WORK ON THE FLY

Here are ten tips from the ca­reer ex­perts at Bayt.com to help you to make the most of your time at work.

Qatar Today - - INSIDE -

Qatar To­day talks to some of the big play­ers in the en­ter­prise mo­bil­ity in­dus­try who tell us about the ex­plo­sive-adap­ta­tion of this con­cept and how it is chang­ing the face of op­er­a­tions at com­pa­nies of ev­ery size and in ev­ery sec­tor.

BE­TWEEN CON­STANT MEET­INGS, PHONE CALLS AND EMAILS, STAY­ING PRO­DUC­TIVE AT WORK CAN BE A CHAL­LENGE. HOW­EVER, THE ODDS OF BE­ING PRO­DUC­TIVE CAN BE GREATLY IM­PROVED BY TAK­ING SOME SIM­PLE STEPS IN ORDER TO STAY EF­FI­CIENT.

1. Don’t let e-mails take over your day

These seem­ingly tiny ac­tiv­i­ties, such as check­ing and re­ply­ing to your e-mails, can, over the course of a day, add up to large amounts of time that not only cause your day to slip away, but also dis­tract you from com­plet­ing your tasks. If re­ply­ing to or dis­pos­ing of an e-mail takes less than two min­utes, do it right away. Oth­er­wise, keep it for later. Also, send less to re­ceive less: keep your e-mails short, and write fewer of them.

2. Elim­i­nate un­nec­es­sary meet­ings

Face-to-face com­mu­ni­ca­tion is es­sen­tial (e-mail is fraught with mis­in­ter­pre­ta­tion), but be ruth­less about pro­tect­ing your time. Avoid any meet­ing that isn't truly nec­es­sary.

3. Learn how to say ‘no’

While ev­ery­one wants to be a good team play- er, say­ing ‘no' is some­times the right thing to do. If you are not the best per­son for a task or if you have other pend­ing dead­lines, it is OK to turn down a work re­quest.

4. Make lists

Cre­at­ing to-do lists is per­haps the sin­gle most im­por­tant pro­duc­tiv­ity booster. Keep mul­ti­ple lists: the short-term ‘must-dos' and the longer-term items. Also, clearly de­fine the tasks that can be del­e­gated, and then ac­tu­ally del­e­gate them. Di­vide your to-do list into three dif­fer­ent sec­tions: (1) What you have to do now. (2) What you have to do in the next few days. (3) What can wait un­til later. That way, you al­ways know what's com­ing next, and you don't have to worry about for­get­ting some­thing.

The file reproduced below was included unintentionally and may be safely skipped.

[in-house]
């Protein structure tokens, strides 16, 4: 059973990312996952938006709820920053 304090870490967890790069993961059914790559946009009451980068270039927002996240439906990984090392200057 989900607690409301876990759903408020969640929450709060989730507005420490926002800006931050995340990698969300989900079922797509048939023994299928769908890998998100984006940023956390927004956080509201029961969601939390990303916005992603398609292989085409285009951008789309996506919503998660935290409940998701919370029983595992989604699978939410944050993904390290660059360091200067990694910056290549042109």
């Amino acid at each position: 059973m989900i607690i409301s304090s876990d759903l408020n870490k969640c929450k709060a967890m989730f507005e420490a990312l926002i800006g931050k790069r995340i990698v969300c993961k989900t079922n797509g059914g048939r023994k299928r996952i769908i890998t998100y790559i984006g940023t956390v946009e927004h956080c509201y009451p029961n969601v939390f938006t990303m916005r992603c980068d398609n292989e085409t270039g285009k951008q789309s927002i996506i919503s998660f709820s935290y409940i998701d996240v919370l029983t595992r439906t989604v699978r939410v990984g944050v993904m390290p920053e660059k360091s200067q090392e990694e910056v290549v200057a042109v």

5. Fin­ish the tasks you dread most first

Pro­cras­ti­na­tion set­tles in dur­ing a reg­u­lar day at work for several rea­sons. One com­mon prob­lem is the re­quire­ment to com­plete least-favourite tasks. The best way to put an end to pro­cras­ti­na­tion be­fore it even comes into the pic­ture is to fin­ish the tasks that we dis­like. As soon as those are done, the rest of the day be­comes less chal­leng­ing or more ex­cit­ing, with greater pro­duc­tiv­ity!

6. Swear off so­cial me­dia

If you don't need it for work, save Face­book for home and turn off Twit­ter dur­ing the work day. So­cial me­dia was men­tioned as the top source of dis­trac­tion at work by 25% of MENA pro­fes­sion­als in the Bayt. com ‘Dis­trac­tions at Work in the MENA' poll, De­cem­ber 2013.

7. Clear your desk

Spend the last 15 min­utes of each work day clean­ing your desk. Trash what you don't need and file things once a day. If your desk is messy, you'll al­most cer­tainly strug­gle to stay pro­duc­tive. Get mag­a­zine files, draw­ers and help­ful stor­age so­lu­tions to keep your desk in order. De-clut­ter and get or­gan­ised and you'll start each day with a clean slate!

8. Make use of tech­nol­ogy

There are amaz­ing tools that you can use in the of­fice to save time and ul­ti­mately make you more pro­duc­tive dur­ing the work­ing day. Use GoogleDocs to col­lab­o­rate with col­leagues on doc­u­ments. Use cal­en­dar plan­ning tools to sync your sched­ules with your team. Us­ing Skype for video con­fer­enc­ing is a much more ef­fi­cient way of hold- ing meet­ings and po­ten­tially re­duces the need to travel. Also, work with your IT team to see if they have any sug­ges­tions for which new tech­nolo­gies can be used to save time.

9. Take fre­quent breaks

Peo­ple un­der­es­ti­mate the im­por­tance of tak­ing a break dur­ing the work­ing day. While it's im­por­tant to be ded­i­cated to your job, sit­ting and star­ing at a com­puter screen for hours at a time can ac­tu­ally be coun­ter­pro­duc­tive. So get up, walk around the of­fice and take a few min­utes for a ‘men­tal break'. A short, five-minute walk will not only clear your head, but will also help get the blood flow­ing. Ac­cord­ing to the Bayt.com ‘Dis­trac­tions at Work in the MENA' poll, only 19% of pro­fes­sion­als in the MENA take the rec­om­mended break-time ev­ery 2-3 hours.

10. Limit mul­ti­task­ing

Sounds un­rea­son­able for to­day's pro­fes­sional, right? The truth is we'd all be much more pro­duc­tive if we stopped mul­ti­task­ing. In fact, ca­reer ex­perts agree that the brain serves you bet­ter if you only fo­cus on one thing at a time. So block out time to do spe­cific tasks, and don't switch from one ac­tiv­ity to an­other at any given time.

Be­ing pro­duc­tive at work re­quires fo­cus and en­ergy. And if you think you could be more pro­duc­tive at the of­fice on any given work day, you prob­a­bly could. Try im­ple­ment­ing these tips into your work rou­tine and you will not only see greater pro­duc­tiv­ity, but also in­crease ef­fi­ciency, and achieve bet­ter per­for­mance re­sults

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